Updated: Jul 17, 2019
With growing interest in the area of machine learning and automation, there has been a wave of development in the area of robotics. Most people in the tech community and elsewhere have come across the common parlance regarding “robots stealing our jobs”. However, the currently available category of robots suffers a major drawback. These robots lack in the area of precision and control which is claimed to be possible only through highly efficient software control.
The field of robotics is not new. In the last two decades, attempts from robot researchers have resulted in a series of improved robots. With the emergence of machine learning, the ways in which a robot learns about its surroundings is changing rapidly. The technological developments in this area are clustered across the world and ground-breaking research is taking place in silos. The development of these technologies demands a deep knowledge base with the expertise to come up with new applications. Tech majors have been trying to grab a pie of this development by developing their ecosystem of these technologies.
Facebook has shown a keen interest in the area of robotics. Recently, it open sourced its simulator AI Habitat. The company claims that its simulator can be used to train AI agents (hardware and software) that are used in consumer spaces and require training to understand the behavior of its fellow space occupants.
Recently, it developed Pyrobot, in association with the Carnegie Mellon University. It is a ROS based interface that provides users with a range of APIs, for the development and control of various features in a robot. It helps users to run deep learning models trained by Pytorch (Facebook’s machine learning platform). The idea is to have a central knowledge base for AI developers, researchers and students to enable them to get robots working without specialized knowledge of different aspects of navigation, grasping and torque control, etc. This enables them to experiment with new concepts and ideas. It can also lead to the development of high-end AI and robotics applications without the need to worry about the base layer.
Similar efforts have been made by Amazon with the Robomaker in the past. The Robomaker is an interface based on ROS. Microsoft showed its interest by developing a custom solution development kit. Further, it integrated ROS with its Windows 10 platform to enable widespread adoption.
The democratization of robotics can be understood from the approach of not establishing own base layers (by technology majors), but by using the already omnipresent ROS. Such interface systems (such as pyrobot) developed by cash-rich big players can mark an important milestone in the area of technology research. This is mainly because these steps reduce the barriers to entry in this field which is otherwise limited (to an extent) to big research universities and companies. It becomes further easy to use and deploy with low-cost systems such as the LoCobot. Researchers can deploy several experimental robots, swarms, etc. that collect data over time. Such initiatives can unearth ground-breaking results that can have significant implications for current and future industrial and consumer users.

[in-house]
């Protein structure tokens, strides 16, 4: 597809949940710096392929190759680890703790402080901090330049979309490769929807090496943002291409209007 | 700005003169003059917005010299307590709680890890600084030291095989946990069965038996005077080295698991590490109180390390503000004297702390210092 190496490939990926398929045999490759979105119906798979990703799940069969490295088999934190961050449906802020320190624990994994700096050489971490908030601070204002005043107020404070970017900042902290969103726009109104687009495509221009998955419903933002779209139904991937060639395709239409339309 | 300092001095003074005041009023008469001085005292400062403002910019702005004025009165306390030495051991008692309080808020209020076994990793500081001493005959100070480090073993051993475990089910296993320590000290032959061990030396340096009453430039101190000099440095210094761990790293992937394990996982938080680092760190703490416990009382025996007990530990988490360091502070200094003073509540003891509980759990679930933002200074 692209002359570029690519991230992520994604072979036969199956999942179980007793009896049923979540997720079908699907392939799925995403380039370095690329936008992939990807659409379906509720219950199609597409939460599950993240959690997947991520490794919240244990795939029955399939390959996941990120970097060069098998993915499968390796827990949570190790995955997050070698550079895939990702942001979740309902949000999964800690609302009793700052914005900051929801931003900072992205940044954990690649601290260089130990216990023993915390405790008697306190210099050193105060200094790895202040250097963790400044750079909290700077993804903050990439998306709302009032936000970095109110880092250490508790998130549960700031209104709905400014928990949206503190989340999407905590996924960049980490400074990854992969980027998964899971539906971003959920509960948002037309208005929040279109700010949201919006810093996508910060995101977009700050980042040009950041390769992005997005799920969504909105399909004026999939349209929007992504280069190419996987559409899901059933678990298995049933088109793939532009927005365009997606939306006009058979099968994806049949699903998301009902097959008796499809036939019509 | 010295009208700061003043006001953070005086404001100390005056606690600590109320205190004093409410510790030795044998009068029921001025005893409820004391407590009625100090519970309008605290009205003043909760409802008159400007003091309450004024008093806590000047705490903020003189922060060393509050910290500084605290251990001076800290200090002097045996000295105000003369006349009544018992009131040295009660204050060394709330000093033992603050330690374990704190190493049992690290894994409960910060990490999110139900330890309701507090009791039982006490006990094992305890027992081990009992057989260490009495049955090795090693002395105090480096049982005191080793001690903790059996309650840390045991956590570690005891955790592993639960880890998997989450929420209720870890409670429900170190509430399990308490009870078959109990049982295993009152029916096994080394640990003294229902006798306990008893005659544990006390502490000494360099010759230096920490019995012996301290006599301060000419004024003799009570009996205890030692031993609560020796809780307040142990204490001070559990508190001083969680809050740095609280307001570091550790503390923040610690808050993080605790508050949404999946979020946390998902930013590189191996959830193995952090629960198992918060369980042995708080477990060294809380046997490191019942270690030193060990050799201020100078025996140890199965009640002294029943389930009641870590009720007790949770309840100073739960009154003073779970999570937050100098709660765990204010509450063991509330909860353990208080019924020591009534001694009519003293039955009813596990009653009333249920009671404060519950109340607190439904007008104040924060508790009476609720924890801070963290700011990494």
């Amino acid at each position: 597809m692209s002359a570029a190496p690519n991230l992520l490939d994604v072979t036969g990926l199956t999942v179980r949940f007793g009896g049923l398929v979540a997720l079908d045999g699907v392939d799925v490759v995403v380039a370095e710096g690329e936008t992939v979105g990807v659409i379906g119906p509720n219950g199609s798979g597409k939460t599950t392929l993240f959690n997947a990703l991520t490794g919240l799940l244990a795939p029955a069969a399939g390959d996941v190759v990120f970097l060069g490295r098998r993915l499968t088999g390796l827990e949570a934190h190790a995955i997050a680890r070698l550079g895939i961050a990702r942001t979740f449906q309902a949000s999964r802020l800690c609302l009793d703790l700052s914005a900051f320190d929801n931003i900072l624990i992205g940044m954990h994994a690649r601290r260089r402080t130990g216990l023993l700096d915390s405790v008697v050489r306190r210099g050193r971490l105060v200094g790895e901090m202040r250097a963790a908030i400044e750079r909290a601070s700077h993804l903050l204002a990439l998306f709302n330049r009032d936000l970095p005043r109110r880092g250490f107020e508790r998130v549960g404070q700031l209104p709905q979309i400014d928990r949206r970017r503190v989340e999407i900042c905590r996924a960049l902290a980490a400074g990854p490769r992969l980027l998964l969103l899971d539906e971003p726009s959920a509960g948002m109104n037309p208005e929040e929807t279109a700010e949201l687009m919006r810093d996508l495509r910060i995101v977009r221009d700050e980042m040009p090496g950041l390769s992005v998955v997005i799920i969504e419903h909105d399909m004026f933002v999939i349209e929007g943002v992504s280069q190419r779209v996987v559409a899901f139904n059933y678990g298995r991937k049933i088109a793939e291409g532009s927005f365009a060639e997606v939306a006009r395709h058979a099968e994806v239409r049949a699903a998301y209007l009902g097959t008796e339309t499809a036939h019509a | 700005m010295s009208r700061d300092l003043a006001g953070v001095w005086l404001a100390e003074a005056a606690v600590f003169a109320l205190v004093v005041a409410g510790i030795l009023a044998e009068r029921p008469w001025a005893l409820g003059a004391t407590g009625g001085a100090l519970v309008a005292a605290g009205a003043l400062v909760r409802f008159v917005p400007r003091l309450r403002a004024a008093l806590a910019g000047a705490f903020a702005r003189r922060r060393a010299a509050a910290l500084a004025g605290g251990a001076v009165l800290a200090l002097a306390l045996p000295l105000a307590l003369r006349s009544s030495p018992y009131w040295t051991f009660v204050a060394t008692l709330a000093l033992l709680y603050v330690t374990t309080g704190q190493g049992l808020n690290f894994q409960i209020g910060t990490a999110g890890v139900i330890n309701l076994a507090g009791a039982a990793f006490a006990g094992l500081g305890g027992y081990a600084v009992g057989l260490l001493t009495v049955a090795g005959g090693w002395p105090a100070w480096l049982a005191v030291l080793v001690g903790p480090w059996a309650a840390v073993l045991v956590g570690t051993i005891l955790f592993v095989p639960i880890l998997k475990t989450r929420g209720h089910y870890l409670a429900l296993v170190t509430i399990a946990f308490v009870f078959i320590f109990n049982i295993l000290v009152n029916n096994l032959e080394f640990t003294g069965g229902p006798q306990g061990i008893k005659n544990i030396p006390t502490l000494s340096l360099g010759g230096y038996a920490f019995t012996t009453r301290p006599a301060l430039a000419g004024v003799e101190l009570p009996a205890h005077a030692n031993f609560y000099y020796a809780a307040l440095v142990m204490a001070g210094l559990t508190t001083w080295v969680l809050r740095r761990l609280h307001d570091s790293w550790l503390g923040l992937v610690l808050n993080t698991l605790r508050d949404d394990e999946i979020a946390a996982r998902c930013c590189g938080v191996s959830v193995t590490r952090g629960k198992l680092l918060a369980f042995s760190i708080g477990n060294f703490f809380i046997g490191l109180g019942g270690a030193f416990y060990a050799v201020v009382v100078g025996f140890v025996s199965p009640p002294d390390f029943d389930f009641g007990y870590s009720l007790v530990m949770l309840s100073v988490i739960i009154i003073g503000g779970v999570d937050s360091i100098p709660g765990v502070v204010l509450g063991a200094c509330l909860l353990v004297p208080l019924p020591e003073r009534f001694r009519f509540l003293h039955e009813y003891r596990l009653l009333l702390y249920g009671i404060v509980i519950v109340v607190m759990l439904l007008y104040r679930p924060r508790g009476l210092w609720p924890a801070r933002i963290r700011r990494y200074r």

Facebook mentions that it has its focus on the education industry. This can ensure early familiarity with the AI and robotics concepts among students leading to a career in this field. Pyrobot enables users to write simple codes in python that are then translated into complex instructions that a typical ROS program requires. Without such systems, it used to be difficult and time consuming for programmers to develop and test new concepts.
The field of robotics is catching up with consumer and industrial applications. These intelligent devices are increasingly being used across applications. With automation levels reaching their peaks, it won’t be an exaggeration to say that robots will become more pervasive in industrial/consumer spaces. The amount of data captured by these robots will be massive. Facebook, with its focus on user data, aims to grab a pie of the vast data-set that is set to be generated by new age robots.
However, it is very early to comment on the utility of pyrobot and similar ROS interfaces. Currently, the interface works on two robots- Sawyer and LoCoBot, a low-cost mobile robot with a 5-DOF manipulator. It can be a challenge for pyrobot to be universally used across all systems. To develop a hardware agnostic solution is one of the challenges, Facebook is trying to solve with its platform. In the robotics community, this is not the first attempt at the unification of technological developments. The problem here is that similar attempts in the past have seen interest from roboticists and students, but this interest has lasted for a small time.
Researchers move to a parallel platform with better/more suitable features. With increasing security threats with autonomous systems and the recent data leak news that tarnished its reputation, it will be interesting to see how Facebook tackles security issues associated with its new system.
Overall, with new features, pyrobot is a strong attempt from the social network giant at streamlining robotic and AI research while enabling scholars with testing of deep learning models without domain expertise. In the coming days, it is expected to be used across different robot systems, further scaling its adoption in the area of research.
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Video Courtesy : www.pyrobot.org